I, for one, am thankful for modern medicine and technology.  I love my favorite all-natural pure Icelandic wool sweater, but I keep that thing far away from my eyes.

 

 

Kavin Senapathy is an inquisitive agnostic born and raised atheist living in Madison, Wisconsin with her nerdy husband, curious 3-yr-old daughter, toddler son, and needy puggle. Her interests and pastimes fluctuate wildly, but always consist of family, reading and writing, poetry, cheese, the world of genetics/bioinformatics, and Michael Jackson. With an empathetic perspective and open mind, she often forms opinions as quickly as she changes them. With roots in south India, she hopes to teach her biracial kids about all aspects of their heritage. Opinions expressed are hers and do not reflect her employer. She loves social media, so follow her on twitter @ksenapathy and Google +

7 Comments

  1. This is great. I live in San Francisco and if you say anything about GMO’s that isn’t 100% negative, well, people go crazy.

    Also, I have to say that I have really enjoyed all of your posts so far. Thanks!

  2. I am really not sure about crops that produce their own pesticide, especially without any long-term studies on the environmental effects. It is way less predictable, stays there all the time, and you can’t really go and change your mind once they are out. But these are environmental concerns, from the point of a biologist.

  3. OMG, that Hippy Salt is fantastic. How did you find it??

  4. Thanks for the comments!! @Hanoumatoi – I wish Hippy Salt were a real product! There is an all-natural salt product that looks the same. A friend played around with the image to create this gem.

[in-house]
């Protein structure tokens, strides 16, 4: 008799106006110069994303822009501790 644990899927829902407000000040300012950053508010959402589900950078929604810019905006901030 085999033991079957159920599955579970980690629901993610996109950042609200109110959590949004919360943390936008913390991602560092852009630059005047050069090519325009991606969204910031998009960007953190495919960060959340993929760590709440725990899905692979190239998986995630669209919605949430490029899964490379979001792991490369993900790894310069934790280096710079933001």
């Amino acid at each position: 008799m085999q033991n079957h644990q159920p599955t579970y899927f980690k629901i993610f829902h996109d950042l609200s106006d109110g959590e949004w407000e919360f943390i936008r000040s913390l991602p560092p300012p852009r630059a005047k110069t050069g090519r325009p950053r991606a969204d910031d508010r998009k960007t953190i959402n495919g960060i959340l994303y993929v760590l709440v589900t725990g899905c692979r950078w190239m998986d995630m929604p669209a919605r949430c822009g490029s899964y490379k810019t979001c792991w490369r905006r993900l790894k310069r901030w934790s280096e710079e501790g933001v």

@vvvv – I’m aware of pesticide-resistant GM crops, but not crops that produce their own pesticide. Would you please share details?

    • Basically, “insect pest resistance” means that the plant produces a protein that is toxic to the insect pest. I know about tobacco (http://adsabs.harvard.edu/abs/1987Natur.328…33V%EF%BF%BD%C3%9C%EF%BF%BD%C3%9C) and potato strains (http://link.springer.com/article/10.1007/BF00014938) that have this gene, corn for sure (there was a huge debate about its EU legislation), wikipedia just says “many other crops”, but this article seems to have a long list, already from 1998: http://www.sciencedirect.com/science/article/pii/S0168945297002392.
      Main problem is, no one has actually tested how non-target insects are affected or whether the toxin accumulates in the soil or not… Probably it does. A biologist who worked on the legislation of GMOs used to give courses at my uni, and she mentioned pilot studies that indicated loss of protected insects, but I don’t have any reference for that.

      • vvvv has a point. But plants create their own “pesticides” (even without human intervention) to protect against natural predators*. Humans who traditionally breed plants can create plants though that are highly mutagenic.** That’s way more dangerous than the precision of a well known and safe pesticide targeting a very specific pest in a specific part of the plant. If safety and predictability is your concern, stick with precision breeding (GMO).

        *Dietary pesticides (99.99% all natural). http://www.ncbi.nlm.nih.gov/pubmed/2217210
        ** Ames Test – Carcinogens and Natural foods – YouTube http://ow.ly/y8Tll

  5. phythagroeancrank and vvv – True. Thanks for bringing my attention back to this comment. I think I’ve changed my internal terminology. I didn’t used to think of “naturally” occurring proteins with anti-pest properties as “pesticides” per se, but you’re right in that they are functionally similar or the same.

    “If safety and predictability is your concern, stick with precision breeding (GMO).” Absolutely!